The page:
The Culturalization of Bedouin Indigeneity

Tuesday, February 4, 2020 7:10 PM - 8:30 PM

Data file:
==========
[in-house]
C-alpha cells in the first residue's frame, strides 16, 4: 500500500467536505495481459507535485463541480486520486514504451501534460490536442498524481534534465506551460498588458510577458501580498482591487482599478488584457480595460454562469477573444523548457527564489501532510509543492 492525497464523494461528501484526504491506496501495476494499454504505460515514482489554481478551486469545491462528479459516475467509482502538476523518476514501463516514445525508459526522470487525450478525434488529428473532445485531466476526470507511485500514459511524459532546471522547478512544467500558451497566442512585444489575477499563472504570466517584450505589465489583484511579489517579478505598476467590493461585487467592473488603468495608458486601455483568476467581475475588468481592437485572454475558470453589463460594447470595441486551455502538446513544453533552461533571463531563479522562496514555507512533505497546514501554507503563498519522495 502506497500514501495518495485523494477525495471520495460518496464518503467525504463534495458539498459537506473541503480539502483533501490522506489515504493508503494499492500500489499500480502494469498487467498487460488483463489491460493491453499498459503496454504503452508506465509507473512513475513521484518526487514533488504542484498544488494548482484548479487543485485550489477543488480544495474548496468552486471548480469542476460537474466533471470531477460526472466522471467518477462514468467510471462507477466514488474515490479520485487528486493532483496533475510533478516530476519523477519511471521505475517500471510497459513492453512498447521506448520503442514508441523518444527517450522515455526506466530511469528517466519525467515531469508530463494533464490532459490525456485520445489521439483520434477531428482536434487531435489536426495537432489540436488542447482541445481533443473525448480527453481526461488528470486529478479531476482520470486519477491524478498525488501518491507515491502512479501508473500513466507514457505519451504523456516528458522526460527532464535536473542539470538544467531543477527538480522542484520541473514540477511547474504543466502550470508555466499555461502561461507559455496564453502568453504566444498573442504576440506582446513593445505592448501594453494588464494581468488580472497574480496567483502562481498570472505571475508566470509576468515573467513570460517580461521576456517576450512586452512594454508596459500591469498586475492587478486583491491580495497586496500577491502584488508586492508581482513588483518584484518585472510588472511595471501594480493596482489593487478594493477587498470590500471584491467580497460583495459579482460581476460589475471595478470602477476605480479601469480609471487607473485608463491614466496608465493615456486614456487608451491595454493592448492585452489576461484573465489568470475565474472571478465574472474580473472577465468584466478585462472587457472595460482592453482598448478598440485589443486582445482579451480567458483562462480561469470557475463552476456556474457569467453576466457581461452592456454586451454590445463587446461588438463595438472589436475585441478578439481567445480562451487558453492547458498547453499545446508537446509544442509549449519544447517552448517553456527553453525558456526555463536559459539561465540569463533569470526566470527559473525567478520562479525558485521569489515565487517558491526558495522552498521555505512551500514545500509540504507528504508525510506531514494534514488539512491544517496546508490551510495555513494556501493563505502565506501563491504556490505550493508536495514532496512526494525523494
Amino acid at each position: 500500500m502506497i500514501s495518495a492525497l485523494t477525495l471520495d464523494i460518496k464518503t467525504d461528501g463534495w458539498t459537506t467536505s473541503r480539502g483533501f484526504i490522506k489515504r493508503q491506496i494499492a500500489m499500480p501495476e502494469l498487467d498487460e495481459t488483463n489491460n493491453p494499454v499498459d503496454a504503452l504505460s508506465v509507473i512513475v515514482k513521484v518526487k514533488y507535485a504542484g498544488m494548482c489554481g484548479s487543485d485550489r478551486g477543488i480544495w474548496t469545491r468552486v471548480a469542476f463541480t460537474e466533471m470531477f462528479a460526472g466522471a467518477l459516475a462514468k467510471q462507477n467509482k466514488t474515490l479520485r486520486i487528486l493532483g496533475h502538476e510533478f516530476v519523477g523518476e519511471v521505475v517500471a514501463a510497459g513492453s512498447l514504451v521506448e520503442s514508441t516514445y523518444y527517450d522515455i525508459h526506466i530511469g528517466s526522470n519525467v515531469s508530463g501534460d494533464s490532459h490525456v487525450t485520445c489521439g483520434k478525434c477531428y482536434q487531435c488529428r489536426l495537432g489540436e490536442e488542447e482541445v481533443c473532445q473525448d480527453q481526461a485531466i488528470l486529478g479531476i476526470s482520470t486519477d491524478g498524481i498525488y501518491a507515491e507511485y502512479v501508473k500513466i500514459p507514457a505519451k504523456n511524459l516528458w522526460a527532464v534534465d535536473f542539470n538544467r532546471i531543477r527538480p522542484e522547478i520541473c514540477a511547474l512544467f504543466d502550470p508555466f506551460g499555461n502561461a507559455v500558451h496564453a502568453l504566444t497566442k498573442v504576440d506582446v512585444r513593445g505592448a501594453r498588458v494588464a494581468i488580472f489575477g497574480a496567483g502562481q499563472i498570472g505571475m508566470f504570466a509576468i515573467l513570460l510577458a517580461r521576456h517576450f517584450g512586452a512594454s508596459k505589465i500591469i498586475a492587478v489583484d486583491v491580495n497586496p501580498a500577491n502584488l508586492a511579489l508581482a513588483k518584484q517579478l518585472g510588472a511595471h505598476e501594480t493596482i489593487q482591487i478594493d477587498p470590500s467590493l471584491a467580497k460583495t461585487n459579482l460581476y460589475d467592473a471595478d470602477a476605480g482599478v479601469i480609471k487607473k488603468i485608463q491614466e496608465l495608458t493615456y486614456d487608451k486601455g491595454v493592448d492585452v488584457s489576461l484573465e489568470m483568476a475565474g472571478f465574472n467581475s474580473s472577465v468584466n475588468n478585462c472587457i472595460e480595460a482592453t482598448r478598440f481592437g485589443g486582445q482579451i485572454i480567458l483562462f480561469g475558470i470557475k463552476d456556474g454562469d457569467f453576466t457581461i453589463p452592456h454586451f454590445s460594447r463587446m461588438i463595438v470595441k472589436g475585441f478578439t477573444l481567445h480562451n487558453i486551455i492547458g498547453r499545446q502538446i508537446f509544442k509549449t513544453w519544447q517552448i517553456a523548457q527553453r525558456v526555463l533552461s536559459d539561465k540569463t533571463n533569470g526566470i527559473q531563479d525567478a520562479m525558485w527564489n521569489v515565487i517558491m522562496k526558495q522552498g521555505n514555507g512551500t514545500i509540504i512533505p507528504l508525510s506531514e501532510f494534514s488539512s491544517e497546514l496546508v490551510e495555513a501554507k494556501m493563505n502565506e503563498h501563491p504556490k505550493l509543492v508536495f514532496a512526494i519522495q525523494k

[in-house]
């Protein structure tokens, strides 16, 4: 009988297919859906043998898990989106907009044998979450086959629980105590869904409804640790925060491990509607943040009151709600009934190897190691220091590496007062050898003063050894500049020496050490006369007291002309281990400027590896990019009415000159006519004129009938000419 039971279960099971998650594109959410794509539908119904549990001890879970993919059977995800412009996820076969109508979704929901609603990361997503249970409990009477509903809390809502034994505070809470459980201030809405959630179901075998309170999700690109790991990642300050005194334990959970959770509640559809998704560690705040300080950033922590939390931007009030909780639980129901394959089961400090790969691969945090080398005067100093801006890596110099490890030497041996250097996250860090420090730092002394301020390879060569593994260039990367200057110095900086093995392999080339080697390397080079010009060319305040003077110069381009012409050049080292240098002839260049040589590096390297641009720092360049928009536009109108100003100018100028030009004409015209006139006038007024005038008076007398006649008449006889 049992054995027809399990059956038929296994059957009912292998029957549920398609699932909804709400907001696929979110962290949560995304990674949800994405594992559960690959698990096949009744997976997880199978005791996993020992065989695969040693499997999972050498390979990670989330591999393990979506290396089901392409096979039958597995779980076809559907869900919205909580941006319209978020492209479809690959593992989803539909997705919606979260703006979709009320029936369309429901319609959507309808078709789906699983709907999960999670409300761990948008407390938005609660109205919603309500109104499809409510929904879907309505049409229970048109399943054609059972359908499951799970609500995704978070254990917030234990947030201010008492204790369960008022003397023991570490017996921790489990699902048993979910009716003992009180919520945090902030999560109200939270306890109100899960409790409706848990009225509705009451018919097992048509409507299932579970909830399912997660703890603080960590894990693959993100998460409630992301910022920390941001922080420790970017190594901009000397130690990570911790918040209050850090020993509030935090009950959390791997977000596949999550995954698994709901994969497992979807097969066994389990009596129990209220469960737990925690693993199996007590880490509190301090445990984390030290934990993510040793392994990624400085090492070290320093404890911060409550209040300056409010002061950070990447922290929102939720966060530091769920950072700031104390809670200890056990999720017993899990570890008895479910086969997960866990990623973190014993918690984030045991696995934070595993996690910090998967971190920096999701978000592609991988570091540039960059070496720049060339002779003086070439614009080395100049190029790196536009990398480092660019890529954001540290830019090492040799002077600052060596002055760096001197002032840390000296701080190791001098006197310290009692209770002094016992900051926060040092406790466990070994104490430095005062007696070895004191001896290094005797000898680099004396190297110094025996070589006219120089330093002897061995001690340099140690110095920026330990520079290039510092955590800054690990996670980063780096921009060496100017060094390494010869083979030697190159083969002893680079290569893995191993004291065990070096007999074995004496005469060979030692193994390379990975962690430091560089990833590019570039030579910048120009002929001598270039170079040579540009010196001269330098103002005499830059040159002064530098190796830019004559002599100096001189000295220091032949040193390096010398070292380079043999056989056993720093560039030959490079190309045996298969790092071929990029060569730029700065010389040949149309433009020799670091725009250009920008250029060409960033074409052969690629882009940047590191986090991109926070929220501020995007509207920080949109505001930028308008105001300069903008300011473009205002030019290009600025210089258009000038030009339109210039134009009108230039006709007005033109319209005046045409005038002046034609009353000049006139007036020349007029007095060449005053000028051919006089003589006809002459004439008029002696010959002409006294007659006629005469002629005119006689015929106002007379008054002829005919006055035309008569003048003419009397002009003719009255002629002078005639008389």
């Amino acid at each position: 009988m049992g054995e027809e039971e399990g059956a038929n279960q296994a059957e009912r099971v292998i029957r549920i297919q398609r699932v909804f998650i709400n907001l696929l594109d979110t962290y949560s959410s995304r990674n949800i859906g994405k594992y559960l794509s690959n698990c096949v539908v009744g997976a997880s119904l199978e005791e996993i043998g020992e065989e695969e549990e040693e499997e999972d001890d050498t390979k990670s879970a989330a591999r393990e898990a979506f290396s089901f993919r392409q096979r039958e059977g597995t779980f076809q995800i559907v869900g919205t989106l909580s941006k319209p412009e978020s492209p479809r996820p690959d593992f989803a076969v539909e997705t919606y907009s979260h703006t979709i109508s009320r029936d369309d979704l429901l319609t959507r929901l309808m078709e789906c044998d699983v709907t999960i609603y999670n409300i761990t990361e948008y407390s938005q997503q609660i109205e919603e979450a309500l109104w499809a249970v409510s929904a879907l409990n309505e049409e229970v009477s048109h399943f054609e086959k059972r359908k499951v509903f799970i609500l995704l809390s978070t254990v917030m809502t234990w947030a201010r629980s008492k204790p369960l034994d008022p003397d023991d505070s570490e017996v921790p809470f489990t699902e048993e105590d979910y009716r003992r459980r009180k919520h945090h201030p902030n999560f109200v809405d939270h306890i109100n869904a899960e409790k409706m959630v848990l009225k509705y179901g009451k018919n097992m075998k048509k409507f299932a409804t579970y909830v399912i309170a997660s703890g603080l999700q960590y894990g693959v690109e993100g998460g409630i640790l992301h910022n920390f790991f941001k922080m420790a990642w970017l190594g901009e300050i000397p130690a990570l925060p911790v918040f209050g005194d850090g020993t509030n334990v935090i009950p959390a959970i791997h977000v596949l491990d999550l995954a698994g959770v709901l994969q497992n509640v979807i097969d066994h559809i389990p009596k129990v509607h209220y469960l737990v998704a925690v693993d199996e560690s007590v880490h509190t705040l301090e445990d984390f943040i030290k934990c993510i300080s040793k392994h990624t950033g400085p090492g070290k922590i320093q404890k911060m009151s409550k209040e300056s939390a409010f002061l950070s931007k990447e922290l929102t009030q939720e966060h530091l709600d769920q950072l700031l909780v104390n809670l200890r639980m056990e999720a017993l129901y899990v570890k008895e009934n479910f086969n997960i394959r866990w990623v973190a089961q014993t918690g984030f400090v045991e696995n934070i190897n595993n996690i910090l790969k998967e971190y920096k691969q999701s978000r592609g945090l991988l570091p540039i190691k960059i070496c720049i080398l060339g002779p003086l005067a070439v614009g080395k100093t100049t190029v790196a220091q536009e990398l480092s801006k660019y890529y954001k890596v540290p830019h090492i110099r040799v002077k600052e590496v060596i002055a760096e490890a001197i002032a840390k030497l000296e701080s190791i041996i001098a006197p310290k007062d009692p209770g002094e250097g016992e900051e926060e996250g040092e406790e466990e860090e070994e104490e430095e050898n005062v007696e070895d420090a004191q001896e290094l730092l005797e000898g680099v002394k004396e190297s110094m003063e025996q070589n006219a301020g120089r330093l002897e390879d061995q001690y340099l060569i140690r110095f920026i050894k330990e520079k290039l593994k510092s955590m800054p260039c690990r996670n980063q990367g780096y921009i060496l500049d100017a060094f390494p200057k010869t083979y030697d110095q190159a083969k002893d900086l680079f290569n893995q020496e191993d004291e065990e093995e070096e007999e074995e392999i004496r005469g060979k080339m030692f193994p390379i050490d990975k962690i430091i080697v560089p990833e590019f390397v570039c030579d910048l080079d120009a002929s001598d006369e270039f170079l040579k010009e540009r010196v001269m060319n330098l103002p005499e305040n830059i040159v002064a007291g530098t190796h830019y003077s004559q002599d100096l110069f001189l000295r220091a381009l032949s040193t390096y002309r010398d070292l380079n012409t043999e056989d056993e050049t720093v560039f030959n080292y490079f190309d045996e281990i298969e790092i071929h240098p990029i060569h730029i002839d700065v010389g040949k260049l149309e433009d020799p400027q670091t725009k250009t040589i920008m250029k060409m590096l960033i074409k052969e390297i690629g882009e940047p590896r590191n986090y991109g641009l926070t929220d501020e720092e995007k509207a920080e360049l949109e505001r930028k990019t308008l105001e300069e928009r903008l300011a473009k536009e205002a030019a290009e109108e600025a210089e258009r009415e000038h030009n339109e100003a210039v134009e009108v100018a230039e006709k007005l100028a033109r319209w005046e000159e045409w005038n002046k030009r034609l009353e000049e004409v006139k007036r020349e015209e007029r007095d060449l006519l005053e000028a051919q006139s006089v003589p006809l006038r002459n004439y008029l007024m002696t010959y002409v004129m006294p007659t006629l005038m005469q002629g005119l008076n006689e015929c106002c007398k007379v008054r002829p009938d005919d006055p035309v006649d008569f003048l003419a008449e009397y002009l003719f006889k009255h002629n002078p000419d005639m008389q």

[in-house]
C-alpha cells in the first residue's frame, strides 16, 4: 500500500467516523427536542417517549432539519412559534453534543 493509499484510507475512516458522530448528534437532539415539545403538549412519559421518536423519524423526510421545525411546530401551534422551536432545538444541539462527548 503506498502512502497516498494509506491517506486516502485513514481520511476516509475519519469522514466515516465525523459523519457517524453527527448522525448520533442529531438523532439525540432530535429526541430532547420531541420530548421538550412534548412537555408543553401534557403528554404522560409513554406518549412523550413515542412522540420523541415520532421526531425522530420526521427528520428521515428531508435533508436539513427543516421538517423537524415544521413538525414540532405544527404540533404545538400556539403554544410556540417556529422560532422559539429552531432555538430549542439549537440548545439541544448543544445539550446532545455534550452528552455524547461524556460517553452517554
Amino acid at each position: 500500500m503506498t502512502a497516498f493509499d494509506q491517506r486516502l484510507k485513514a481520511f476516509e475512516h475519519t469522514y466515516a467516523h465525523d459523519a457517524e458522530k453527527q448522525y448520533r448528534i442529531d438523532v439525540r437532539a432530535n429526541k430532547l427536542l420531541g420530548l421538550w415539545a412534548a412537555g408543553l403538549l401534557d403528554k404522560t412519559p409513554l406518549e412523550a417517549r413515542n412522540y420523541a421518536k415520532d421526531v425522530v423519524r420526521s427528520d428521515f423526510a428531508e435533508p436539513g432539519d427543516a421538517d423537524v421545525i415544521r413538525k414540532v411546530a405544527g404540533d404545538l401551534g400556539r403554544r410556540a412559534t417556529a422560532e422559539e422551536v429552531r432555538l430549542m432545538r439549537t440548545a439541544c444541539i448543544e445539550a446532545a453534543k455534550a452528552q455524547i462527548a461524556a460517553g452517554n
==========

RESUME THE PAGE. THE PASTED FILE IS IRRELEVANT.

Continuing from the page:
The Bedouin in the Naqab/Negev, the southern region of Israel/Palestine, currently enjoy international recognition of their status as indigenous – an achievement unique among Palestinians. This recognition has been advanced by sympathetic critical scholars and civil society organizations. In this paper, Lana Tatour argues that justification for the recognition of the Bedouin as indigenous has been predicated on the mobilization of an essentialist model of indigeneity that centers culture as the defining feature of indigeneity and is premised on the fetishization of the Bedouin as the embodiment of a premodern and endangered culture that is deserving of protection and preservation. The framing of Bedouin indigeneity as a cultural legal category cannot be understood outside of a larger process that Tatour conceptualizes as the culturalization of indigeneity. Through the Bedouin case, she traces the entwinement of the international indigenous rights regime with racial and colonial productions of liberal multiculturalism.